There is no point in having political power if you don’t use it. This is one of the first lessons of realpolitik.
Donald Trump is a political gangster who has learned this lesson well.
Under his command, the Republican Party is a de facto political crime family. They too understand power and how to use it.
Some time ago, Democrats understood this lesson as well. Now they appear to have unlearned it, at least as it applies to resisting the rise of the Republicans’ neofascist movement.

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A data scientist points to ominous ‘warning signs’ for Democrats in the Virginia governor race

Democrats may control both chambers of Congress, but there are multiple reasons why the party should be concerned about the upcoming statewide election in the state of Virginia.
In a piece published by The Washington Post, data scientist Lenny Bronner notes that the Virginia governor’s race may be much closer than Democrats would like considering President Joe Biden won the state by more than 10 points less than one year ago.
Bronner pointed out that available early voting data suggests Democrats aren’t turning out as enthusiastically for the race as they did in 2020.

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Lauren Appell: McAuliffe looks desperate in Virginia, pushes the panic button in tight race

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With all eyes on Virginia’s gubernatorial race, Democrat candidate Terry McAuliffe, once thought to be a sure thing in the bright blue commonwealth – which voted for President Biden by 54% – is pushing the panic button in the final weeks of his campaign. 
A lot can change in a year, and you can almost smell the fear and desperation in the air. After all, Virginia is supposed to be the magic eight ball for the 2022 midterm elections, and it’s not looking very magical right now for the Democrats.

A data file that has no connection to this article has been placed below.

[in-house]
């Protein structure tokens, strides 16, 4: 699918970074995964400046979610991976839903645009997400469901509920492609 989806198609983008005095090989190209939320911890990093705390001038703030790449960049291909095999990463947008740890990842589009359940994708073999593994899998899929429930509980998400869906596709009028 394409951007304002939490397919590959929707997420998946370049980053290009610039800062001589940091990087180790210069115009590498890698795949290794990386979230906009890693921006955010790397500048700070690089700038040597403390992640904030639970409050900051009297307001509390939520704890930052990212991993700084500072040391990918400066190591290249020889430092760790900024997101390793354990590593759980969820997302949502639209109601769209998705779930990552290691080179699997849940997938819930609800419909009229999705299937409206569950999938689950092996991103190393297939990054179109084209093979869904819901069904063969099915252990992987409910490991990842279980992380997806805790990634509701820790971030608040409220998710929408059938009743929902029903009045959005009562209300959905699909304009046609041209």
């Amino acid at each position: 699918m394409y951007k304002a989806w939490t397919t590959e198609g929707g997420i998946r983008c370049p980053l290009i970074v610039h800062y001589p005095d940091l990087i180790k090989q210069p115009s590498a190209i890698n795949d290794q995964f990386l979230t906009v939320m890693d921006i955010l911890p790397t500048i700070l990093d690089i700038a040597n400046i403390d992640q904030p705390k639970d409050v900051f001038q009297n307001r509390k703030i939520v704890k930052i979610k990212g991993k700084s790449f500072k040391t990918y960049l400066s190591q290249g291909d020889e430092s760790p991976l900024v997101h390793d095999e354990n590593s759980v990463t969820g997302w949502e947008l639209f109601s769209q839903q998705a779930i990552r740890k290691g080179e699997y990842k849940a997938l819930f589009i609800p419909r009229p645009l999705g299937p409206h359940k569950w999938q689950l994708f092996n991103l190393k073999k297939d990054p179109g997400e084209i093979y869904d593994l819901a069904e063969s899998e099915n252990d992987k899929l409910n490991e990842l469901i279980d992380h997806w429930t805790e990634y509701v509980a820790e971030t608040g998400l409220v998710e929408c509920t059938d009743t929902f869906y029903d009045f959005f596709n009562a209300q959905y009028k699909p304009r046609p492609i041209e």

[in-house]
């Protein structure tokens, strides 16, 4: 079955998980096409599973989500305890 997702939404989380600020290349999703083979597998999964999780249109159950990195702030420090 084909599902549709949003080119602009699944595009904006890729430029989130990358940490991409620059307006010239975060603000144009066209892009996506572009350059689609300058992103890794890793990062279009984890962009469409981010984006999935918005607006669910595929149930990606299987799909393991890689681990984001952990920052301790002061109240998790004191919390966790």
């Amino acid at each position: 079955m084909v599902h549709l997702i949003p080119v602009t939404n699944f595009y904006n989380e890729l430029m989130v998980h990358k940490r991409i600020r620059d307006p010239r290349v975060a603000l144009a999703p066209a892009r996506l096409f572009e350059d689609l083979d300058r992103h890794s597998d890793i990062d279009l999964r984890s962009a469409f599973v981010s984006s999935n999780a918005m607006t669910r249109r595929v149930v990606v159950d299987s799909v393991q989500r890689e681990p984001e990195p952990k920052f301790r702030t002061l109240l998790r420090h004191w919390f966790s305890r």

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Biden’s Support Among Independents Has Crashed

We are living through the era of unpopular presidents.
Just nine months into his term, President Joe Biden has already achieved something only predecessor Donald Trump managed before him: an average approval rating south of 45 percent in the third quarter of his first year.
According to an Oct. 1-19 Gallup poll of 832 American adults released today, Biden was at 42 percent overall, down from 57 percent in January. Trump at this juncture was at 37 percent, on his way to becoming the least popular president in the modern polling era, never cracking 50 percent in the Gallup survey even once.

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Biden’s Support Among Independents Has Crashed

We are living through the era of unpopular presidents.
Just nine months into his term, President Joe Biden has already achieved something only predecessor Donald Trump managed before him: an average approval rating south of 45 percent in the third quarter of his first year.
According to an Oct. 1-19 Gallup poll of 832 American adults released today, Biden was at 42 percent overall, down from 57 percent in January. Trump at this juncture was at 37 percent, on his way to becoming the least popular president in the modern polling era, never cracking 50 percent in the Gallup survey even once.